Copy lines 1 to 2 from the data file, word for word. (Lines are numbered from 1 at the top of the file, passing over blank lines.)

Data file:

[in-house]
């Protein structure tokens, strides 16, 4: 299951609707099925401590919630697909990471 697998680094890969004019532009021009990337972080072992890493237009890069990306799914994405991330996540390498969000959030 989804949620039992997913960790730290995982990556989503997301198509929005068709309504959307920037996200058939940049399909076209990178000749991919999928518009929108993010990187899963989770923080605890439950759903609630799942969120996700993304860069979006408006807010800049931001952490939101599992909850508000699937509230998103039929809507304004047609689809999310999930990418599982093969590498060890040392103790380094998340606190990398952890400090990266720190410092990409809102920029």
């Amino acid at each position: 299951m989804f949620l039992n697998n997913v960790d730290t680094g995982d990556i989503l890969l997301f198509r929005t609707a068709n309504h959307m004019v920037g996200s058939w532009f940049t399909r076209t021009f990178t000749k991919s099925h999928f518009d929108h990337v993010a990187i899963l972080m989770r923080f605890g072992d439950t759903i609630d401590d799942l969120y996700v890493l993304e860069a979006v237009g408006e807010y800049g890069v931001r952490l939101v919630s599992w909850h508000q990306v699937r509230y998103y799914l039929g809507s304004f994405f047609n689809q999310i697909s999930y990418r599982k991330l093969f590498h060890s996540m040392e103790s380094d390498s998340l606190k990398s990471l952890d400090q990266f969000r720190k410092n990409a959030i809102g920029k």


[in-house]
């Protein structure tokens, strides 16, 4: 299951609707099925401590919630697909990471 697998680094890969004019532009021009990337972080072992890493237009890069990306799914994405991330996540390498969000959030 989804949620039992997913960790730290995982990556989503997301198509929005068709309504959307920037996200058939940049399909076209990178000749991919999928518009929108993010990187899963989770923080605890439950759903609630799942969120996700993304860069979006408006807010800049931001952490939101599992909850508000699937509230998103039929809507304004047609689809999310999930990418599982093969590498060890040392103790380094998340606190990398952890400090990266720190410092990409809102920029």